Most individuals prefer a bullet weight as the sinker in the case of Carolina rig. You may also include a heavier sinker, especially when fishing in fast-moving currents or if you want the bait to sink faster. The line should be invisible to fish. Most fishers use heavy pound test fishing long.
Carolina rigs are best for open-water bodies where anglers have to cover vast waters quickly. A Carolina rig features a heavy rig (1/2 -1 ounce) attached to a soft plastic lure straggling behind a leader line. This set up is effective to drag fast along the waters and trigger strikes from bottom-hugging bass. Anglers can avail the lure to limitless aggressive bass by moving the rig swiftly along the wide-open spaces.
Rigging with an Internal Tube Jig
The simplest and the best way to rig a tube bait is by an internal tube jig. In this case, the tube jig head will sit immediately below the hook eye, having a bulbous weight. The weight offers a natural fall on the descent beside a genuine springing action when retrieved.
Wet the jig head and slide it up the tube until the eyelet gets to the top of the tube. Push the linetie via the plastic to expose the eyelet. Then, locate the hook point and push it via the bottom of the tube to expose it. If you've rigged it correctly, the tube will be straight. The hook eye will be protruding from the top of the tube. The hook point will be emerging from the bottom of the tube.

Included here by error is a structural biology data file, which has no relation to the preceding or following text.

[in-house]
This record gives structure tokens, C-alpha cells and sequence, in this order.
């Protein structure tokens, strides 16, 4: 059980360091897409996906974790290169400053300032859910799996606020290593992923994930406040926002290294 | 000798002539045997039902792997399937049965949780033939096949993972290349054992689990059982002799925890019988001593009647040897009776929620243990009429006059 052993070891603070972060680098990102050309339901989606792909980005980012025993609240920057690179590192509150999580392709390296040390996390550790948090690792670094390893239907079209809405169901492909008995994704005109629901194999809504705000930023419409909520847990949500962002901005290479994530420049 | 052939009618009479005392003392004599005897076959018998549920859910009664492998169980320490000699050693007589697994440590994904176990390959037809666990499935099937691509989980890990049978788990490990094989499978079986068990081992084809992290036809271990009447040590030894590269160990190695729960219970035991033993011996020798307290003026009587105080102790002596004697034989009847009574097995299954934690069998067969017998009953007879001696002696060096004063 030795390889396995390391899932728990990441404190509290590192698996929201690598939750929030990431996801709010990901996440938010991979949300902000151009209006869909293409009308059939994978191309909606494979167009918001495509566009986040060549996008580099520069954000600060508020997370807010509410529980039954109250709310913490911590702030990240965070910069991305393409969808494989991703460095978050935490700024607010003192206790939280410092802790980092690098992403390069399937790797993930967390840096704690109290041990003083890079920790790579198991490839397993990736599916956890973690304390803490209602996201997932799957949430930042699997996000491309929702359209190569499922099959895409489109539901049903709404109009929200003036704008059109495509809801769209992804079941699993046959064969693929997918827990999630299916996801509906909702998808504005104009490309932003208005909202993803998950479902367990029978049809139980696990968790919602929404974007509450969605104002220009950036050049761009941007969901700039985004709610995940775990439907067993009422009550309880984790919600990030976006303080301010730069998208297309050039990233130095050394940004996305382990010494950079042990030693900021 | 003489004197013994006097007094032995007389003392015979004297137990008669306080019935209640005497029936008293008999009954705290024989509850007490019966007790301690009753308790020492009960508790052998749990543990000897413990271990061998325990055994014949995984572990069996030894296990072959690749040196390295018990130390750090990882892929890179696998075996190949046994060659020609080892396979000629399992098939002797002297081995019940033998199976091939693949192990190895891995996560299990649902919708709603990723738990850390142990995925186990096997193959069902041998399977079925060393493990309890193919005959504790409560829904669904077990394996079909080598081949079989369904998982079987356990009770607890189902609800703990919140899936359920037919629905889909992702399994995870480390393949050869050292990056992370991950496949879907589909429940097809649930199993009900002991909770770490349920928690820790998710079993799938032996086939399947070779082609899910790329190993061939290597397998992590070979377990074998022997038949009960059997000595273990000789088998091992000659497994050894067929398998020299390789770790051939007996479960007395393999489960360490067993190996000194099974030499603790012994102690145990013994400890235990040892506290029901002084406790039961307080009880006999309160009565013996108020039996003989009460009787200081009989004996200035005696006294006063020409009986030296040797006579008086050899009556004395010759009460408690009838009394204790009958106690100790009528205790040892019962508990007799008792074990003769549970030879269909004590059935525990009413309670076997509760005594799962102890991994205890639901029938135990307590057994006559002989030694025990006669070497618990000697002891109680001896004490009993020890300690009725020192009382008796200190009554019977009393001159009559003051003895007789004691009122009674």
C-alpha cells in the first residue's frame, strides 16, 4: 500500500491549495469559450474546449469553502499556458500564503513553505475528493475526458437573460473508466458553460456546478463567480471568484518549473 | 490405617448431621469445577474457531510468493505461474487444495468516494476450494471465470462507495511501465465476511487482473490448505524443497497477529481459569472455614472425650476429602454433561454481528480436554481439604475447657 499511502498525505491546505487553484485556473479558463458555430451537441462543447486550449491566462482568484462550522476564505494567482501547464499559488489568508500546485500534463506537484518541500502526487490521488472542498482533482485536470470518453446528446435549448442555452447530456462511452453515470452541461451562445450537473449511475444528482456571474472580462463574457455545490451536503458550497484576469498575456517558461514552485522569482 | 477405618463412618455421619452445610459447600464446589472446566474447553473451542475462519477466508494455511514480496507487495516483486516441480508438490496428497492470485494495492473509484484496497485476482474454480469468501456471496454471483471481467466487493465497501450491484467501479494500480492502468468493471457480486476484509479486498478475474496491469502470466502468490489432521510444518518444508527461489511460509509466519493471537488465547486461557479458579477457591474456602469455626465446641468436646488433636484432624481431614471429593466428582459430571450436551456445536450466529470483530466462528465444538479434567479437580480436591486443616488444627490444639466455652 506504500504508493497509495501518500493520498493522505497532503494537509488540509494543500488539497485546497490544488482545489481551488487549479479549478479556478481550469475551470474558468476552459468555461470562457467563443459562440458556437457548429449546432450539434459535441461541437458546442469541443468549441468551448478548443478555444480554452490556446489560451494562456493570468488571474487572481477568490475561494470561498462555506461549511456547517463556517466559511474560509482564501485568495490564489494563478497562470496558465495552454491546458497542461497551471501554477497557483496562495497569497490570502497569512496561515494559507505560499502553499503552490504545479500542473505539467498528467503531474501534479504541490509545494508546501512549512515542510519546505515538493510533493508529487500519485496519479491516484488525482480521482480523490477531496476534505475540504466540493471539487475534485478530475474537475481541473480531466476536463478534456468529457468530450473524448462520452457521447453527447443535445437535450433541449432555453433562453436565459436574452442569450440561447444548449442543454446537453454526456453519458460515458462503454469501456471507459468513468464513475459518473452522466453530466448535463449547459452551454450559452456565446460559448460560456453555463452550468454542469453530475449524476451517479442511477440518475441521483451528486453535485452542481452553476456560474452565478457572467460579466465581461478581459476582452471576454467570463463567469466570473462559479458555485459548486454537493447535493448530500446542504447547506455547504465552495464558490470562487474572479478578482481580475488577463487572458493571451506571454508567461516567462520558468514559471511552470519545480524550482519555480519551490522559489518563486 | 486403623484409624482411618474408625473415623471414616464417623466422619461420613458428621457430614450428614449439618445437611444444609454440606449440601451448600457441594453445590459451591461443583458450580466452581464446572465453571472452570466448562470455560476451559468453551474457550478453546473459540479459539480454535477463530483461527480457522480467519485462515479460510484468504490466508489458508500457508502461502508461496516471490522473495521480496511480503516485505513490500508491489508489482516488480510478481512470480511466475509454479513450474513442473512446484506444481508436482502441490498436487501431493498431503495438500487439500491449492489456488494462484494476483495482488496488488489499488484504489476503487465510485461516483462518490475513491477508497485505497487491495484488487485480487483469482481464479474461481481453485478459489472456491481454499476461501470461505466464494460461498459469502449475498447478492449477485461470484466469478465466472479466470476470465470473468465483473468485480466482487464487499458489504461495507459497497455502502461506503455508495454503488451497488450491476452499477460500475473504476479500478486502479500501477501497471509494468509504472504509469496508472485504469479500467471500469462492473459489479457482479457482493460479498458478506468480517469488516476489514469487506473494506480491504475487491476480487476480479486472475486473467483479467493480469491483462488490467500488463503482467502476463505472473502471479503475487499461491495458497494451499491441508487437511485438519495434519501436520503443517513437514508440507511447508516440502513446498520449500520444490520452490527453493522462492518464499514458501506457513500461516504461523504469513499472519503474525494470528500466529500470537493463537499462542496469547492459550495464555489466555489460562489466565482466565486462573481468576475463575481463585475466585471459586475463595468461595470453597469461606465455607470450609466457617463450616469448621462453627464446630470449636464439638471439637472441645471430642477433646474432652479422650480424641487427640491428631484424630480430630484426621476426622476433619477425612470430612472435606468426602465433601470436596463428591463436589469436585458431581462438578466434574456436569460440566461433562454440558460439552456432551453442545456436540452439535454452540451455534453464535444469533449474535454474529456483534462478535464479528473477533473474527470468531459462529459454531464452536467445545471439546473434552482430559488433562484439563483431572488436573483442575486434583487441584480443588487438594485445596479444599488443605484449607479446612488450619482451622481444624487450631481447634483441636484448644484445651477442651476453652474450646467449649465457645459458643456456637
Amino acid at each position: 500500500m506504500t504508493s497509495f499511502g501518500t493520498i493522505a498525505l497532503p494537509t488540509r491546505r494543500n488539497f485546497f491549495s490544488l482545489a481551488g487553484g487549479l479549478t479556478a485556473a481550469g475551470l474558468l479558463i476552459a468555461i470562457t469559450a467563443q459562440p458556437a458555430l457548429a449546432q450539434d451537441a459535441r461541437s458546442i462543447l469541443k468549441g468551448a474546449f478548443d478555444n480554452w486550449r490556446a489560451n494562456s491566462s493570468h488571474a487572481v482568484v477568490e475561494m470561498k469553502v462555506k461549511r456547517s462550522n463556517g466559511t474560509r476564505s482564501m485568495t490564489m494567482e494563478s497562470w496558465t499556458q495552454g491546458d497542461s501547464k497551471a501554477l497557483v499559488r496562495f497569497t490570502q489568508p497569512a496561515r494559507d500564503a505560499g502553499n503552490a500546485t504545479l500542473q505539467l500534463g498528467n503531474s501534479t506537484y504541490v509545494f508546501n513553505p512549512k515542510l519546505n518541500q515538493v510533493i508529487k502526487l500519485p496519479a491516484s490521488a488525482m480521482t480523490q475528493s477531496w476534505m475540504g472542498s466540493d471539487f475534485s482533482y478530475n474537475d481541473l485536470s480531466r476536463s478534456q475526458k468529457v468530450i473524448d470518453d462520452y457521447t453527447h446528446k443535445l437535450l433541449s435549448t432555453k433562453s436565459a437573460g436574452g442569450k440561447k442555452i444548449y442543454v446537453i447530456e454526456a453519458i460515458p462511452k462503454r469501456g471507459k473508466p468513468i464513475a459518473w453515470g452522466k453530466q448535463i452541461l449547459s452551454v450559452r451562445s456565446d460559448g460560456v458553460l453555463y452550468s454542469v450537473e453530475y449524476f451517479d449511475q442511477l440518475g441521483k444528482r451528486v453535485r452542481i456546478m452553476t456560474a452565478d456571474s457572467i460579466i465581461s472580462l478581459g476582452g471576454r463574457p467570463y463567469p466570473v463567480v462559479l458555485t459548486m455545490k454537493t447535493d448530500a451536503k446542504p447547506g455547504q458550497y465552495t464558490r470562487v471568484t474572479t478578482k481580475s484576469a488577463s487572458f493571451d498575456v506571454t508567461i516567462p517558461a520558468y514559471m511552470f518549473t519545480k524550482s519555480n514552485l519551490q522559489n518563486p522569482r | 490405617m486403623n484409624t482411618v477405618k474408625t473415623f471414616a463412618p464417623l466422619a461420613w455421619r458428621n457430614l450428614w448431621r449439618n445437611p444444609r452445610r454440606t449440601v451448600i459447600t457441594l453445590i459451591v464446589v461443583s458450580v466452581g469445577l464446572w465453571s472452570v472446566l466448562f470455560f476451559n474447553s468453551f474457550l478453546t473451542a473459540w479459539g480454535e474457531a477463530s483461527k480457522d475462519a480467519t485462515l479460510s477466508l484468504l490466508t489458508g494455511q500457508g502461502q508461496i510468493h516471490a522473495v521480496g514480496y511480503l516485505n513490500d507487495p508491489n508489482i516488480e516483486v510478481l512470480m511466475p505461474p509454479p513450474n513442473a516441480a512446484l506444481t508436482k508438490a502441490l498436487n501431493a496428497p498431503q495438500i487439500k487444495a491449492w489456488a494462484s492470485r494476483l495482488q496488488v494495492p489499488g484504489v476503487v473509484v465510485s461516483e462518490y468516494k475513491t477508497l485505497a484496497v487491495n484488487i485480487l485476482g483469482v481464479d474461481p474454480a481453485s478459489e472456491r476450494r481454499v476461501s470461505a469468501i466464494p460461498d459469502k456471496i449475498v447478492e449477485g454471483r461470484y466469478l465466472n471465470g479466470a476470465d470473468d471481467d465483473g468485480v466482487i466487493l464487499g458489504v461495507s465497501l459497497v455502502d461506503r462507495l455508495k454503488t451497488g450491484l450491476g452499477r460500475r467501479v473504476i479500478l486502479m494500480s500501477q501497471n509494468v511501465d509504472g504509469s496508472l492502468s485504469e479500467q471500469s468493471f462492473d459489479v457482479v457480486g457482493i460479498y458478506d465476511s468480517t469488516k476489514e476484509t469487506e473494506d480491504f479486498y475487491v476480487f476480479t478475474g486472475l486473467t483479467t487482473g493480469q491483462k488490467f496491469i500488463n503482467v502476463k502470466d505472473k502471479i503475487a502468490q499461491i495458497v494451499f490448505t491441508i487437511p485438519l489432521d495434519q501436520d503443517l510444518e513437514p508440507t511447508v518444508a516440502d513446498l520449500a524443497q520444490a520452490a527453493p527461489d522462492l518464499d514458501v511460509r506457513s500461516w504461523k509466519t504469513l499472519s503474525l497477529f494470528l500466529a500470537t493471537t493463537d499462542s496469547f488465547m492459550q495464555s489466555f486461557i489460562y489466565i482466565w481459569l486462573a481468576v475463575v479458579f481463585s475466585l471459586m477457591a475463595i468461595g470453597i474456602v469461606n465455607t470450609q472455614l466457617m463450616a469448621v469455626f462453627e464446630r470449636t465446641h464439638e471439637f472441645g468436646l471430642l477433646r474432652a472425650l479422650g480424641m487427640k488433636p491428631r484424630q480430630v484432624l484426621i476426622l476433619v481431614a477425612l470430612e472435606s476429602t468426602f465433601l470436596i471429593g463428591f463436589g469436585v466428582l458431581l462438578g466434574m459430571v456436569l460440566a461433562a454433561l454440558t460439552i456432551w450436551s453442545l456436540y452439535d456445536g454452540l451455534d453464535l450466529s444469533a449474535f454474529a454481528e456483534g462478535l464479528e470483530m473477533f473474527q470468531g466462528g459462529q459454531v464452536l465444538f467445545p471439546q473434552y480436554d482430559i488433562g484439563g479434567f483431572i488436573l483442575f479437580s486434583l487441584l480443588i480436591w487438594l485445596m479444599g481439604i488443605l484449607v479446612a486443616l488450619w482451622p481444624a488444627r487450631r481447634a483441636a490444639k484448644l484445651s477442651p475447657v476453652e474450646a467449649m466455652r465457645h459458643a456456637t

This rig is ideal for fishing tube baits offshore or in open waters. You can drag, hop, or swim it. This type allows you to use the lightest weight as you maintain the bottom contact. If you're often caught up, use a tube jig that has a weed guard or move a weight downward.
Fishing is a leisure activity to some individuals to others; it's a career and a business. If you want to snag large fish and outsmart fellow fishers, you have to use the right rig. The various methods of rigging tube baits are an excellent step in scaling your fishing tactics.
About THE AUTHOR
From a young age I was introduced to fishing, hiking, camping, snowboarding and more through family, friends, and scouting. After 20 years of learning and participating in these outdoor activities, I share what i've learned (and continue learning) with you.Read more about Scott Kimball